Artificial Intelligence in Epidemiology: Opportunities and Challenges

CEO Caroline Van Cauwelaert enjoyed the opportunity to present at the Flanders AI Academy last week. She spoke about the opportunities and challenges facing Artificial Intelligence (AI) in epidemiology with reference to EPCON’s vital work in countries including Nigeria, South Africa, India, the Philippines and Pakistan.

Van Cauwelaert explained EPCON’s role in helping local authorities take measures, informed by the use of AI, against tuberculosis (TB). The EPCON team, consisting of machine learning architects, bioinformatics and medical experts, as well as public health specialists, combines different sources of data - health records, social-demographic and contextual data - to estimate TB disease burden, predict its evolution and determine the effect of interventions.

TB extracts a huge cost from many developing nations, particularly India, Indonesia, China, Nigeria, Pakistan and South Africa, which together account for 60% of the total TB cases worldwide. Around 40% of the 10 million people who develop TB each year go undiagnosed. With the possibility that one TB patient can infect 10-15 others, case detection is of vital global importance in curbing the spread of this disease. Also, if left untreated, TB is fatal in two-thirds of cases - but it is curable if caught and treated. Therefore, finding missing, or undiagnosed, TB cases is one of the biggest health challenges, especially in high-burden countries.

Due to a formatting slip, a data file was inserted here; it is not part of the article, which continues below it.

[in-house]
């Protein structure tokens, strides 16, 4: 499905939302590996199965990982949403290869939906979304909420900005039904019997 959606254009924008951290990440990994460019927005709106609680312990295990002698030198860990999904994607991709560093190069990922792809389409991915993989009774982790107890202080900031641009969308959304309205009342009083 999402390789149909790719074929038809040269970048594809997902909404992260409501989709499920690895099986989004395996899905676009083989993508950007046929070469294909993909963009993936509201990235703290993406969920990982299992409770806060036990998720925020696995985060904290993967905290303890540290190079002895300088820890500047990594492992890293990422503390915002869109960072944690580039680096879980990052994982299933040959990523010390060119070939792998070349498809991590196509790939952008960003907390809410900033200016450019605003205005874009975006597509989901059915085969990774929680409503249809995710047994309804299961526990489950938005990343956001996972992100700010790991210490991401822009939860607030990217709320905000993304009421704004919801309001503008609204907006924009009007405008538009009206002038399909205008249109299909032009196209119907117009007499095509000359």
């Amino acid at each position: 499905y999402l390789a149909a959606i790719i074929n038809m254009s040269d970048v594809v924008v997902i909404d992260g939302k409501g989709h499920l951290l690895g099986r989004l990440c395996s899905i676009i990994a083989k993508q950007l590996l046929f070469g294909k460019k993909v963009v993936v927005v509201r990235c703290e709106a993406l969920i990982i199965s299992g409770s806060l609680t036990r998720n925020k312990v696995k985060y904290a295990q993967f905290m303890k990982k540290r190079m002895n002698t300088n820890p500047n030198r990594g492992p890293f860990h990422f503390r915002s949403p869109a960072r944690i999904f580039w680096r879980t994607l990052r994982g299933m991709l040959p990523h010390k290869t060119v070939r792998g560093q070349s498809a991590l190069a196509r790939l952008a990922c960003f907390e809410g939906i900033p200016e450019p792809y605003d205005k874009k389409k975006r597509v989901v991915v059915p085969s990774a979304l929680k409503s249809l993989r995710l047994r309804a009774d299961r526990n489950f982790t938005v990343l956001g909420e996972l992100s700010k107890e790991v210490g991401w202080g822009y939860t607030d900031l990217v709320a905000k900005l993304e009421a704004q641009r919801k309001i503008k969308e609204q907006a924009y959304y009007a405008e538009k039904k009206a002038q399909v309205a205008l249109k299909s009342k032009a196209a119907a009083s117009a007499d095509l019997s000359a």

EPCON provides its AI solution to two types of clients: (1) NGOs whose healthcare workers make use of the Epidemic Control Platform to organize and plan their screening activities, and (2) pharmaceutical companies that need to understand where the disease burden is highest, so they can plan their supply chain and go-to-market strategies.

Utilising AI in epidemiology, as Van Cauwelaert explained at the Flanders AI Academy, is not without its challenges.

These include:

  1. Limited data sets from clients - the larger the data set, the better the training material for the AI algorithm.

  2. Poorly captured data - e.g. no uniform naming conventions for cities or streets, misspellings, columns with missing values.

  3. Data uploading issues - if data is shared inconsistently (not regularly), then changes in the disease dynamics can be missed. Also, detailed and specific data is sometimes lacking.

  4. Data collection - when it comes to screening for TB, various methodologies, from age screening to door-to-door screening, are used, which makes comparisons tricky.

  5. Data mapping - georeferencing (i.e. determining the precise location) of cases is not always clear, and maps of some areas need to be subdivided in artificial ways - for example, polygons, or statistical units, are purposefully created to improve the resolution.

  6. Psychological resistance - healthcare workers can be reluctant to capture data digitally. Also, when AI tech is unknown to these workers, it can be under-appreciated and viewed with some suspicion.

Despite these challenges, Van Cauwelaert emphasised the immense benefits of AI in epidemiology. EPCON’s predictive analytics model has significantly raised the case detection rate, with an increase in identified cases ranging from 50% to 200%.